In this second article, I build on a common understanding of key GenAI terms as defined in the first article of this series (Part 1 explanation of GenAI) to explore the various applications for GenAI and how it is likely to impact our work and social lives.

Increasing amounts of work activity is subject to automation

Recent McKinsey studies on the future of work estimate that in 2023 some 60% (with the potential to move to 80% by 2030) of existing work task hours could be automated using the technology available at the time of analysis. This high level of automation potential is despite their estimate of some 40% of activities that workers perform requiring at least a medium level of human understanding of natural language. GenAI ability to work with natural language means that many work activities that involve communications, supervision, documentation, and interacting with people in general now have the potential to be automated. Naturally, this has the potential to transform many areas of the economy with estimates that some 10% of the Australian workforce (1.5m people) will need to transition from current roles into new occupations by 2030.

GenAI has the capability to change how work gets done at the activity level

GenAI has the capability to automate, augment, and accelerate how work is performed. It has the ability to perform a range of functions including; classifying, editing, summarising, answering questions, and drafting new content. Each of these actions has the potential to create value by changing how work gets done at the activity level across business functions and workflows. In equal measure, it has the capability to both remove and enhance the role that humans play in undertaking work.

This transition in how work gets done will be reflected in transitioning job descriptions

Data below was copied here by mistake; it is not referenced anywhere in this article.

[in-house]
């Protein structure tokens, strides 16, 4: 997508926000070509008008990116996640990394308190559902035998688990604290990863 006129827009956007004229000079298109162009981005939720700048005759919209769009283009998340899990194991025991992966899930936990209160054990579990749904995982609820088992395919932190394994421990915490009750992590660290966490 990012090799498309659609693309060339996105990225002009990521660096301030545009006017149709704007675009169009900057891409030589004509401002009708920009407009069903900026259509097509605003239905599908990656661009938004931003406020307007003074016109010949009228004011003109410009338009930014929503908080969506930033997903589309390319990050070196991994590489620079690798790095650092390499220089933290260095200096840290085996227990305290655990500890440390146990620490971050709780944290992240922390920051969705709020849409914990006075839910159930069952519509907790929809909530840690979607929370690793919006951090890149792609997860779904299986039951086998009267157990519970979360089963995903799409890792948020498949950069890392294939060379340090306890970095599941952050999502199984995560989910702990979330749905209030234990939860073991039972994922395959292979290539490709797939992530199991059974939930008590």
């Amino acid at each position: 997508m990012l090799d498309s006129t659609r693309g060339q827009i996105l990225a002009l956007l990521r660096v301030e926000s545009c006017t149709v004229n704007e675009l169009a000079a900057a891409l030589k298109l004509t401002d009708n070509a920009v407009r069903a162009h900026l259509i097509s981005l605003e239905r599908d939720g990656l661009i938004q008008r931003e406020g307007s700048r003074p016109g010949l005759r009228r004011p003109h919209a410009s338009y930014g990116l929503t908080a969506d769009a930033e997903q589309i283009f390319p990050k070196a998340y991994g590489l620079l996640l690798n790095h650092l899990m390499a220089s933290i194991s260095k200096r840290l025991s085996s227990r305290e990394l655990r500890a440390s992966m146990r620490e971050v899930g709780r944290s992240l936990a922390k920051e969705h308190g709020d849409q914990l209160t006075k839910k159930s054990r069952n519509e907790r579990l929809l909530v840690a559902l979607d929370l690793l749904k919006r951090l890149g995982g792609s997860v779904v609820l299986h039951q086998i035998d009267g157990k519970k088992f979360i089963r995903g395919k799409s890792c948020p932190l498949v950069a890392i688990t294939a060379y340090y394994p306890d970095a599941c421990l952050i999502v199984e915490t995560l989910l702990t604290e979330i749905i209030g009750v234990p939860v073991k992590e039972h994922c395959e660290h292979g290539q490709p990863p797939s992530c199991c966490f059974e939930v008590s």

While there remains some divergence in views to the extent that AI is coming for your job there seems less divergence that at a minimum it is coming to alter your job description. Job descriptions are transitioning from being more ‘people centric’ – people executing processes presented with data powered by technology, to more ‘technology centric’ job descriptions – with technology powered by data executing processes managed by people.

Generic application types that will underpin GenAI value cases for adoption

There are three generic application types that will underpin the value proposition for GenAI adoption that consist of;

  • Analyst – the ability to improve time and quality of searching, navigating, and extracting insights and understanding from complex and unstructured natural language data,
  • Service – the ability to improve customer experience by making digital interactions more personalised, natural, conversational and rewarding,
  • Creative – the ability to generate text, image, code, video and music quickly and multi-modally thereby speeding up creative processes and maximising productivity, and

Practitioners of GenAI will use these base value propositions to Assist (speed and quality) the execution of their work, Create new content that is an extension of the existing knowledge/capability base, and to Explore new concepts by mixing new ideas and concepts that don’t necessarily need to be true (ACE).